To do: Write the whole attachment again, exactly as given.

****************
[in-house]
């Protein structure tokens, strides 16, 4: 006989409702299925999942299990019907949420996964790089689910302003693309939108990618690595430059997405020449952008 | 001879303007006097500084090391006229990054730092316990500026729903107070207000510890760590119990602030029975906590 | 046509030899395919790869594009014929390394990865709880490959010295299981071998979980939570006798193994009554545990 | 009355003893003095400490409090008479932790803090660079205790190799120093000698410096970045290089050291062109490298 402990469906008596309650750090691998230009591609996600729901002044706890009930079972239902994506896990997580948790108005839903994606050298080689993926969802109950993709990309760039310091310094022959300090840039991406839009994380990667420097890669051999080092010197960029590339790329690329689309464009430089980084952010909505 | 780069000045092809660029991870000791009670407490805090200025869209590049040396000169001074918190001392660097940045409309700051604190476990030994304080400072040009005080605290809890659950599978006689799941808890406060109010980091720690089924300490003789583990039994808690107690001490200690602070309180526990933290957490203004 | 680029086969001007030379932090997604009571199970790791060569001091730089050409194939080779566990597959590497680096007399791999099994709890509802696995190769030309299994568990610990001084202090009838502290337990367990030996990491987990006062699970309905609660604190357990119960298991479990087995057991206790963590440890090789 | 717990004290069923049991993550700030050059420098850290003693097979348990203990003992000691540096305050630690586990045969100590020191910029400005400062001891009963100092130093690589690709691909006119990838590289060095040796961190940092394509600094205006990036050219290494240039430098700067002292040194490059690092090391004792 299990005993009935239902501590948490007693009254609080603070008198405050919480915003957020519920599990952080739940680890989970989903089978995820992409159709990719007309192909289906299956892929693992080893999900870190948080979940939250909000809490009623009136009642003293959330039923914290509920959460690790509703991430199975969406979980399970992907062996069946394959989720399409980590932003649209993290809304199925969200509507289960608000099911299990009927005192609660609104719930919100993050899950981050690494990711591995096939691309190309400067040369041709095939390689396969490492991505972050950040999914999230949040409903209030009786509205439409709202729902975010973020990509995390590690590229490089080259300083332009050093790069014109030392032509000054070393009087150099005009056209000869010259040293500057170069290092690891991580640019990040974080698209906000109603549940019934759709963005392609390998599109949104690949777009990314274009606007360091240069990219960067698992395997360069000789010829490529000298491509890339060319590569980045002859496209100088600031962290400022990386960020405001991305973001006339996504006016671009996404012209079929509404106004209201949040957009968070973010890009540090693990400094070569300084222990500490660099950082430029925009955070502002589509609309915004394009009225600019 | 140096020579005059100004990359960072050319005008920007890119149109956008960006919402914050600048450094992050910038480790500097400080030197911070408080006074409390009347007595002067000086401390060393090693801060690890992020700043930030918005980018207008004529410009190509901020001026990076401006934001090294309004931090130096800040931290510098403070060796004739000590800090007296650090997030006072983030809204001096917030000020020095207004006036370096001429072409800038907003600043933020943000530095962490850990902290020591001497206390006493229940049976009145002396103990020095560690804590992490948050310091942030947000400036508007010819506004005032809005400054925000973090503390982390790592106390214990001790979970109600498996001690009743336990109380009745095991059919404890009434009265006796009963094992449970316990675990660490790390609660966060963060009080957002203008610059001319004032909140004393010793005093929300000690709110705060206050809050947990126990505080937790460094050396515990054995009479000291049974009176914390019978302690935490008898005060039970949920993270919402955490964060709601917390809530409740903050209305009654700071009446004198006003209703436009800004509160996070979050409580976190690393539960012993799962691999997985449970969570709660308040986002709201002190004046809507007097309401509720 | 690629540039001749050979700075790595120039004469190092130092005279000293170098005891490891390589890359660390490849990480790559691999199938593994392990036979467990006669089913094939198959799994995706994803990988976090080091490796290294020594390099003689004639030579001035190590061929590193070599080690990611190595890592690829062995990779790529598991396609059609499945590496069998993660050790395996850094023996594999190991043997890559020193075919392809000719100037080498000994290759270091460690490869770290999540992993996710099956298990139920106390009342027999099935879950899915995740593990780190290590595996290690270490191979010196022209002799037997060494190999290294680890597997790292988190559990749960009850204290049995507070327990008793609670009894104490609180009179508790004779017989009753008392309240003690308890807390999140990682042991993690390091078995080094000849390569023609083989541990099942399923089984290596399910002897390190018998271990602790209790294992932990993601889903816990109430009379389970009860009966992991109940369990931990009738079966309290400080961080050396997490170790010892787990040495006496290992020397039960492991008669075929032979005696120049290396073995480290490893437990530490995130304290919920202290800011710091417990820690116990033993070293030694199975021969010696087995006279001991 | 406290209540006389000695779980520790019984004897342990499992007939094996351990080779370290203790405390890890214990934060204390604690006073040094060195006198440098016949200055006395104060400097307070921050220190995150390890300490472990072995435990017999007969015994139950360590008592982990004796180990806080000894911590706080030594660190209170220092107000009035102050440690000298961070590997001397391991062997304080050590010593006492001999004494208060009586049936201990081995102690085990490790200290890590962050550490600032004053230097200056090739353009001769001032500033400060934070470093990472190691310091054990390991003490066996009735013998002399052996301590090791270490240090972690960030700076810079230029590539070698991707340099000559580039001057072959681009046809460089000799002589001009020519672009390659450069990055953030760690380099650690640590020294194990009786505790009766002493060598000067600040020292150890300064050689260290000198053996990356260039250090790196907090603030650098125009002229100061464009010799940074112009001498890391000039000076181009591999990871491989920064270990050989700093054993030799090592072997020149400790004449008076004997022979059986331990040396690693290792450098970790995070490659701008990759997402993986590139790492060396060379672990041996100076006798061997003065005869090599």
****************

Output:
[in-house]
């Protein structure tokens, strides 16, 4: 006989409702299925999942299990019907949420996964790089689910302003693309939108990618690595430059997405020449952008 | 001879303007006097500084090391006229990054730092316990500026729903107070207000510890760590119990602030029975906590 | 046509030899395919790869594009014929390394990865709880490959010295299981071998979980939570006798193994009554545990 | 009355003893003095400490409090008479932790803090660079205790190799120093000698410096970045290089050291062109490298 402990469906008596309650750090691998230009591609996600729901002044706890009930079972239902994506896990997580948790108005839903994606050298080689993926969802109950993709990309760039310091310094022959300090840039991406839009994380990667420097890669051999080092010197960029590339790329690329689309464009430089980084952010909505 | 780069000045092809660029991870000791009670407490805090200025869209590049040396000169001074918190001392660097940045409309700051604190476990030994304080400072040009005080605290809890659950599978006689799941808890406060109010980091720690089924300490003789583990039994808690107690001490200690602070309180526990933290957490203004 | 680029086969001007030379932090997604009571199970790791060569001091730089050409194939080779566990597959590497680096007399791999099994709890509802696995190769030309299994568990610990001084202090009838502290337990367990030996990491987990006062699970309905609660604190357990119960298991479990087995057991206790963590440890090789 | 717990004290069923049991993550700030050059420098850290003693097979348990203990003992000691540096305050630690586990045969100590020191910029400005400062001891009963100092130093690589690709691909006119990838590289060095040796961190940092394509600094205006990036050219290494240039430098700067002292040194490059690092090391004792 299990005993009935239902501590948490007693009254609080603070008198405050919480915003957020519920599990952080739940680890989970989903089978995820992409159709990719007309192909289906299956892929693992080893999900870190948080979940939250909000809490009623009136009642003293959330039923914290509920959460690790509703991430199975969406979980399970992907062996069946394959989720399409980590932003649209993290809304199925969200509507289960608000099911299990009927005192609660609104719930919100993050899950981050690494990711591995096939691309190309400067040369041709095939390689396969490492991505972050950040999914999230949040409903209030009786509205439409709202729902975010973020990509995390590690590229490089080259300083332009050093790069014109030392032509000054070393009087150099005009056209000869010259040293500057170069290092690891991580640019990040974080698209906000109603549940019934759709963005392609390998599109949104690949777009990314274009606007360091240069990219960067698992395997360069000789010829490529000298491509890339060319590569980045002859496209100088600031962290400022990386960020405001991305973001006339996504006016671009996404012209079929509404106004209201949040957009968070973010890009540090693990400094070569300084222990500490660099950082430029925009955070502002589509609309915004394009009225600019 | 140096020579005059100004990359960072050319005008920007890119149109956008960006919402914050600048450094992050910038480790500097400080030197911070408080006074409390009347007595002067000086401390060393090693801060690890992020700043930030918005980018207008004529410009190509901020001026990076401006934001090294309004931090130096800040931290510098403070060796004739000590800090007296650090997030006072983030809204001096917030000020020095207004006036370096001429072409800038907003600043933020943000530095962490850990902290020591001497206390006493229940049976009145002396103990020095560690804590992490948050310091942030947000400036508007010819506004005032809005400054925000973090503390982390790592106390214990001790979970109600498996001690009743336990109380009745095991059919404890009434009265006796009963094992449970316990675990660490790390609660966060963060009080957002203008610059001319004032909140004393010793005093929300000690709110705060206050809050947990126990505080937790460094050396515990054995009479000291049974009176914390019978302690935490008898005060039970949920993270919402955490964060709601917390809530409740903050209305009654700071009446004198006003209703436009800004509160996070979050409580976190690393539960012993799962691999997985449970969570709660308040986002709201002190004046809507007097309401509720 | 690629540039001749050979700075790595120039004469190092130092005279000293170098005891490891390589890359660390490849990480790559691999199938593994392990036979467990006669089913094939198959799994995706994803990988976090080091490796290294020594390099003689004639030579001035190590061929590193070599080690990611190595890592690829062995990779790529598991396609059609499945590496069998993660050790395996850094023996594999190991043997890559020193075919392809000719100037080498000994290759270091460690490869770290999540992993996710099956298990139920106390009342027999099935879950899915995740593990780190290590595996290690270490191979010196022209002799037997060494190999290294680890597997790292988190559990749960009850204290049995507070327990008793609670009894104490609180009179508790004779017989009753008392309240003690308890807390999140990682042991993690390091078995080094000849390569023609083989541990099942399923089984290596399910002897390190018998271990602790209790294992932990993601889903816990109430009379389970009860009966992991109940369990931990009738079966309290400080961080050396997490170790010892787990040495006496290992020397039960492991008669075929032979005696120049290396073995480290490893437990530490995130304290919920202290800011710091417990820690116990033993070293030694199975021969010696087995006279001991 | 406290209540006389000695779980520790019984004897342990499992007939094996351990080779370290203790405390890890214990934060204390604690006073040094060195006198440098016949200055006395104060400097307070921050220190995150390890300490472990072995435990017999007969015994139950360590008592982990004796180990806080000894911590706080030594660190209170220092107000009035102050440690000298961070590997001397391991062997304080050590010593006492001999004494208060009586049936201990081995102690085990490790200290890590962050550490600032004053230097200056090739353009001769001032500033400060934070470093990472190691310091054990390991003490066996009735013998002399052996301590090791270490240090972690960030700076810079230029590539070698991707340099000559580039001057072959681009046809460089000799002589001009020519672009390659450069990055953030760690380099650690640590020294194990009786505790009766002493060598000067600040020292150890300064050689260290000198053996990356260039250090790196907090603030650098125009002229100061464009010799940074112009001498890391000039000076181009591999990871491989920064270990050989700093054993030799090592072997020149400790004449008076004997022979059986331990040396690693290792450098970790995070490659701008990759997402993986590139790492060396060379672990041996100076006798061997003065005869090599």